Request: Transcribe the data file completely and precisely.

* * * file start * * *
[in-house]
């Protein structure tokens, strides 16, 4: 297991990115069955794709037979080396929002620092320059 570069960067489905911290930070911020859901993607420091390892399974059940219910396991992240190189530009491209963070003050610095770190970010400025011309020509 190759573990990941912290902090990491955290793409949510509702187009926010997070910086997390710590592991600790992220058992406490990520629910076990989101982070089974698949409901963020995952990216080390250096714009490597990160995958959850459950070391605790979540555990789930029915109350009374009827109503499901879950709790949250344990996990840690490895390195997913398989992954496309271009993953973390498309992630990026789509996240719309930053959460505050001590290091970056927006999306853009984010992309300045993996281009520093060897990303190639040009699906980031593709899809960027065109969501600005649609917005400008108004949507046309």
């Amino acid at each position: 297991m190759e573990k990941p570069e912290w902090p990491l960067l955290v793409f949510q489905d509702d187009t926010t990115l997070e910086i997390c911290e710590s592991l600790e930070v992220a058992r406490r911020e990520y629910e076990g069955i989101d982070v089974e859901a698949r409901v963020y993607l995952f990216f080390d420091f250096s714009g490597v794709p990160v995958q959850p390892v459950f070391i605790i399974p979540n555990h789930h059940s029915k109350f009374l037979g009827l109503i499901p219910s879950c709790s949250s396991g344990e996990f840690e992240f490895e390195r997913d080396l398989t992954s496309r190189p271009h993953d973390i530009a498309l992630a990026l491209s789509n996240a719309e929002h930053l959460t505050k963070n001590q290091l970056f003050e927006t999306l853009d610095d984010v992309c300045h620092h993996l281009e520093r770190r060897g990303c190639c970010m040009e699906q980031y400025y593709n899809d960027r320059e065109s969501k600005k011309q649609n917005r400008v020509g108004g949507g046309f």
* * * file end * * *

[in-house]
């Protein structure tokens, strides 16, 4: 297991990115069955794709037979080396929002620092320059 570069960067489905911290930070911020859901993607420091390892399974059940219910396991992240190189530009491209963070003050610095770190970010400025011309020509 190759573990990941912290902090990491955290793409949510509702187009926010997070910086997390710590592991600790992220058992406490990520629910076990989101982070089974698949409901963020995952990216080390250096714009490597990160995958959850459950070391605790979540555990789930029915109350009374009827109503499901879950709790949250344990996990840690490895390195997913398989992954496309271009993953973390498309992630990026789509996240719309930053959460505050001590290091970056927006999306853009984010992309300045993996281009520093060897990303190639040009699906980031593709899809960027065109969501600005649609917005400008108004949507046309």
């Amino acid at each position: 297991m190759e573990k990941p570069e912290w902090p990491l960067l955290v793409f949510q489905d509702d187009t926010t990115l997070e910086i997390c911290e710590s592991l600790e930070v992220a058992r406490r911020e990520y629910e076990g069955i989101d982070v089974e859901a698949r409901v963020y993607l995952f990216f080390d420091f250096s714009g490597v794709p990160v995958q959850p390892v459950f070391i605790i399974p979540n555990h789930h059940s029915k109350f009374l037979g009827l109503i499901p219910s879950c709790s949250s396991g344990e996990f840690e992240f490895e390195r997913d080396l398989t992954s496309r190189p271009h993953d973390i530009a498309l992630a990026l491209s789509n996240a719309e929002h930053l959460t505050k963070n001590q290091l970056f003050e927006t999306l853009d610095d984010v992309c300045h620092h993996l281009e520093r770190r060897g990303c190639c970010m040009e699906q980031y400025y593709n899809d960027r320059e065109s969501k600005k011309q649609n917005r400008v020509g108004g949507g046309f």